27... Rf1+! 28. Rxf1 Rxf1+ 29. Kh2 Ng4+ 30. Kg3 (30. hxg4 Qd6+ 31. g3 Qh6+ 32. Kg2 Qh1#) 30... Qd6+ 31. Kh4 (31. Kxg4 Qf4+ 32. Kh5 g6#) 31... Qh6+ 32. Kg3 Qf4+ 33. Kh4 Nf6+ 34. g4 g5#

 

28. Rxe3 dxe3 29. Qc4+ Kh8 30. Ne4 Qf4 31. Qd3 Re5

0-1

[Michael Goeller]


Game Six

6.Qe2 Qe7 7.Bf4 f6 8.exf6 Qxe2+ 9.Kxe2

Denis Gjuran (2309) - Ilya Khmelniker (2469) [C55]

Bled open/Bled (4) 2008


1. e4 e5 2. Nf3 Nc6 3. Bc4 Nf6 4. d4 exd4 5. e5 Ng4 6. Qe2 Qe7 7. Bf4 f6

Faced with the threat of 8.h3, Black has to challenge the center. This move leads to more unbalanced positions than the similarly motivated 7... d6 8. exd6 cxd6 which tends to favor White slightly.

 

8. exf6 Qxe2+

This exchange of Queens reduces the possible lines that need to be examined and yields good positions for Black. However, in their article on the line, "Fighting for the Centre with f7-f6" (NIC Yearbook #69, 2003) , Krysztof Panczyk and Jacek Ilczuk claimed that swapping queens is "premature, " arguing that "Neither White nor Black should hurry to swap queens -- it only accelerates the opponent's development," and this view has become part of the dogma of the line, reducing the number of games with an early swap. But the swap is good.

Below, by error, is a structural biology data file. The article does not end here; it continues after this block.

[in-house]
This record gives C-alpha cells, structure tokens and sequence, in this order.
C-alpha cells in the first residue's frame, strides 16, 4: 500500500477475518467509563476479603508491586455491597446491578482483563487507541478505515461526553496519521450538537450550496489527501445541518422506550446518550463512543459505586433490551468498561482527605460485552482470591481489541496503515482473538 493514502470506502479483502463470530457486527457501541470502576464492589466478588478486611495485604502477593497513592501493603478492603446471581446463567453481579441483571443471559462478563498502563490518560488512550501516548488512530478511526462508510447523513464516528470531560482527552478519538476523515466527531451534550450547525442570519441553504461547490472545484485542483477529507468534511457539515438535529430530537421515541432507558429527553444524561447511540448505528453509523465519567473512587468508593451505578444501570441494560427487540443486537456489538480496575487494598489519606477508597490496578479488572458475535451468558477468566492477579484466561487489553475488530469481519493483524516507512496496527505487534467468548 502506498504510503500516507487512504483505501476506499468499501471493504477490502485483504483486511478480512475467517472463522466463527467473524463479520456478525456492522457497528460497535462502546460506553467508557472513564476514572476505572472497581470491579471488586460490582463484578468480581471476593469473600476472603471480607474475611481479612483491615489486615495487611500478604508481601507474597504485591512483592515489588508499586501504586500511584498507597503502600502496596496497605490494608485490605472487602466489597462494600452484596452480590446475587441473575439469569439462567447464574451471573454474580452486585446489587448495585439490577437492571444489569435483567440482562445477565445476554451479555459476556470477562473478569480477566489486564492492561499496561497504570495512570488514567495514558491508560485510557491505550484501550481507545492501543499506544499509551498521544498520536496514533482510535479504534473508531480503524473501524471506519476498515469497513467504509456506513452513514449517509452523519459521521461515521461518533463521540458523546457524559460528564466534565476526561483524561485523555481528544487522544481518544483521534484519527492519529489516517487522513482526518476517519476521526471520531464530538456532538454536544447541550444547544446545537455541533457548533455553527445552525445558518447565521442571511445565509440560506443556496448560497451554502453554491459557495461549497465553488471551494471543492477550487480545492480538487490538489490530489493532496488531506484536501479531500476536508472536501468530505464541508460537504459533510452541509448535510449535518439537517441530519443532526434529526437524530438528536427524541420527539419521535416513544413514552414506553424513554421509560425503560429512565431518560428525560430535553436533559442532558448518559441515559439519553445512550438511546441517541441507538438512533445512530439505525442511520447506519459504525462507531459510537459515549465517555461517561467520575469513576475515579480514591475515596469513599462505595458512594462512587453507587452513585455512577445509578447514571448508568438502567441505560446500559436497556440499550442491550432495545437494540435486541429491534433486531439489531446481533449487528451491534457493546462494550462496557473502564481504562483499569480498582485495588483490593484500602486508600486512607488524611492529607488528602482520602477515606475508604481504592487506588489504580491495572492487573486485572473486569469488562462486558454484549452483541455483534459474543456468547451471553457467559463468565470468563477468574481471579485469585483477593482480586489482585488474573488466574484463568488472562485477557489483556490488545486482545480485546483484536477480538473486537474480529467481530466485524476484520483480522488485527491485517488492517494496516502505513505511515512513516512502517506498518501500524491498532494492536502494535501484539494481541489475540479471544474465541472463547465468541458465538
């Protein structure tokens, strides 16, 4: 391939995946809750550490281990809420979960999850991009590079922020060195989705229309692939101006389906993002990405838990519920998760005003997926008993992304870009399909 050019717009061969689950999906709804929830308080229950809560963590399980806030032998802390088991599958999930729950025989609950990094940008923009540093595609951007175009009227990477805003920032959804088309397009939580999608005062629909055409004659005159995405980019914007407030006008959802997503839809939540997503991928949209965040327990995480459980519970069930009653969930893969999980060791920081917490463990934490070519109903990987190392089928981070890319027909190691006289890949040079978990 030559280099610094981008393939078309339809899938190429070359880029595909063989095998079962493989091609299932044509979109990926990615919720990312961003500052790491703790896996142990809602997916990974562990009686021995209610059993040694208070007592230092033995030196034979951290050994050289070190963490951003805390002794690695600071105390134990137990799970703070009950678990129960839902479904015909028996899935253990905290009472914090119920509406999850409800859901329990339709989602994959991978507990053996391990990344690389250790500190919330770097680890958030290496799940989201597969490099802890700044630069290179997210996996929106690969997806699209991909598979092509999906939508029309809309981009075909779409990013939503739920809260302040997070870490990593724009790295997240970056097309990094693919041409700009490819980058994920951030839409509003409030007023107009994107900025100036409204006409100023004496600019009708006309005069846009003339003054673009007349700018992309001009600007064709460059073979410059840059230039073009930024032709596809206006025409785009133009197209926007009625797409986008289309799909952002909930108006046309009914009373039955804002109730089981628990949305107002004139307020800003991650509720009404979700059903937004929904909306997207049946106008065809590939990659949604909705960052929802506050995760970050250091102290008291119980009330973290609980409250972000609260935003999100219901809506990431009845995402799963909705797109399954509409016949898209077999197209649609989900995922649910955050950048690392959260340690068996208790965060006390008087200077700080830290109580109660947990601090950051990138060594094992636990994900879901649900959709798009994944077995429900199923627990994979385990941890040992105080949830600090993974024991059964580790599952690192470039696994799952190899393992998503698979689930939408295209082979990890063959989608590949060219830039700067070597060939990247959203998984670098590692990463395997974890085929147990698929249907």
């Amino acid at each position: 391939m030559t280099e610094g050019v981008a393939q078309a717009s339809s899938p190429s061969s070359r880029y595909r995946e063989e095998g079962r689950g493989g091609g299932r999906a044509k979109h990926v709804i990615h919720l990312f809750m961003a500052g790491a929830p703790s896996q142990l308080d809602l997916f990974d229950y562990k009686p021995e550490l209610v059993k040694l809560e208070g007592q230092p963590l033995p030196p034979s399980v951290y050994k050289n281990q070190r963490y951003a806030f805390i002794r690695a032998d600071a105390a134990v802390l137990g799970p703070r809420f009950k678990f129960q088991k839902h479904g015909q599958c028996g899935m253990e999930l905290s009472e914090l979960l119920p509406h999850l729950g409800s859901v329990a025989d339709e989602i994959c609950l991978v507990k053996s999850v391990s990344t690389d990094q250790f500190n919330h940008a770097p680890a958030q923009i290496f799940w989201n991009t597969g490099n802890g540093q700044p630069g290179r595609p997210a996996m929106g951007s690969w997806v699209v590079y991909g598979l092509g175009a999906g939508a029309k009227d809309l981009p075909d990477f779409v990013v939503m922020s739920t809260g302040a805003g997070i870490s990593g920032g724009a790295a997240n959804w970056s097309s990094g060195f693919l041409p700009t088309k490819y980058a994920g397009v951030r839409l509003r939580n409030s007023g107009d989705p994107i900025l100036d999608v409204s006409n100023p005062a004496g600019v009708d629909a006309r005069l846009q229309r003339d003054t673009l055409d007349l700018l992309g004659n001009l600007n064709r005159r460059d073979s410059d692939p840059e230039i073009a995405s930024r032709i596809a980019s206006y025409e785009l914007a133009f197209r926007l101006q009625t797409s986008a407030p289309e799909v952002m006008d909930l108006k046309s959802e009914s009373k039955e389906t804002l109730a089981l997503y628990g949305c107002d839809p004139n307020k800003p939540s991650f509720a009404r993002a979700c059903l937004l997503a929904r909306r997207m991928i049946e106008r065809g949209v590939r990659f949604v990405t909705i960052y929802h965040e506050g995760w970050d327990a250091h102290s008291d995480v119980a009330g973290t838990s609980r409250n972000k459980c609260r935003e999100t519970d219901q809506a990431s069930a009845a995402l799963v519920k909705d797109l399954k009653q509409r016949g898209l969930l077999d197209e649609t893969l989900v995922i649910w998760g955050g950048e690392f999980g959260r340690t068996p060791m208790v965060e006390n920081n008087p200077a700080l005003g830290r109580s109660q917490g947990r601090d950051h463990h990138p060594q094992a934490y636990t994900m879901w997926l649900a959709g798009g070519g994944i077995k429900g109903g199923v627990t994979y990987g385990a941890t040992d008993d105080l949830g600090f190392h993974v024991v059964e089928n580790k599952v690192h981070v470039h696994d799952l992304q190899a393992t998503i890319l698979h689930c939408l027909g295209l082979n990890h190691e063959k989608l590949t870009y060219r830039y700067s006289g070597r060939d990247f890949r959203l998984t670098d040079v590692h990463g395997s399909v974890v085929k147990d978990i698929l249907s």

9. Kxe2

The most common recapture. See the next game for 9. Bxe2.

 

9... gxf6!

 










A suggestion of Sveshnikov's, which Schuyler makes his main line. There have been a few games with this move, so Schuyler is incorrect to say that it is "brand new, never been opened, still in its original packaging."

 

10. Nbd2

The standard move in such positions. White can also grab a pawn at c7, but as usual that allows Black to mobilize his forces with threats against the wayward prelate:

10. Bxc7 Nge5 (10... d6! 11. Bb5 Bd7 12. Bxc6 bxc6 13. Nxd4 c5) 11. Bxe5 fxe5 12. c3 Bg7 13. Nbd2 (13. cxd4! exd4 (13... e4!? 14. Ng5 Nxd4+ 15. Kd2) 14. Nbd2) 13... dxc3 14. bxc3 Ne7 15. Ne4 d5 16. Bb5+ Nc6 17. Nc5 O-O 18. Ng5 Rf6 19. Rad1 h6 20. Nh3 Ne7 21. f3 Bxh3 22. gxh3 Rc8 23. Nd7 Rg6 24. Rc1 a6 0-1 Sagafos,M (2208) -Gausel,E (2520)/Nordic Ch Bergen 2001.

 

10... Nge5 11. Bb5 d6

Black returns the pawn but is able to finish his development with the more solid position.

11... Kf7!? 12. Bxc6 Nxc6 13. Bxc7 b6 14. Bg3 Ba6+ 15. Kd1 Re8

 

12. Nxd4 Bd7 13. N2f3 a6 14. Bxc6 bxc6

Black's two bishops and open files more than compensate for his damaged structure.

 

15. Nh4 Ng6

A neat move, which stops White from occupying f5 while also improving Black's pawn structure.

 

16. Nxg6 hxg6 17. Kd2 Kf7 18. h4 Rh5 19. c3 c5 20. Nc2 Be7 21. g3 Rb8 22. b3 Rd5+ 23. Ke2 Rh8 24. c4 Rdh5 25. Rhe1 g5 26. hxg5 fxg5 27. Be3 Bf6 28. Rac1 Bg4+ 29. Kd2 Rd8 30. Rh1 d5 31. Rxh5 dxc4+ 32. Ke1 Bxh5 33. bxc4 Bf3!

Locking White's king to the back rank, where it will be subject to attack by the Rook along the h-file.

 

34. Bd2 Bb2 35. Rb1 Rh8! 36. Ne3 Bd4 37. Rc1 Kg6 38. Nf1 Rh1 39. Be3? Bb2! 40. Rb1 Bc3+ 41. Bd2

 










41... Bd4?!

Immediately winning was 41... Bg2!

 

42. Ba5?

White might hold now with 42. Rc1

 

42... Be4! 43. Rd1 g4 44. Kd2 Bxf2 45. Bxc7 Bg2 46. Ke2 Bxg3! 47. Bxg3 Bf3+ 48. Kf2 Bxd1 49. Nh2 Bf3

0-1

[Michael Goeller]


Game Seven

6.Qe2 Qe7 7.Bf4 f6 8.exf6 Qxe2+ 9.Bxe2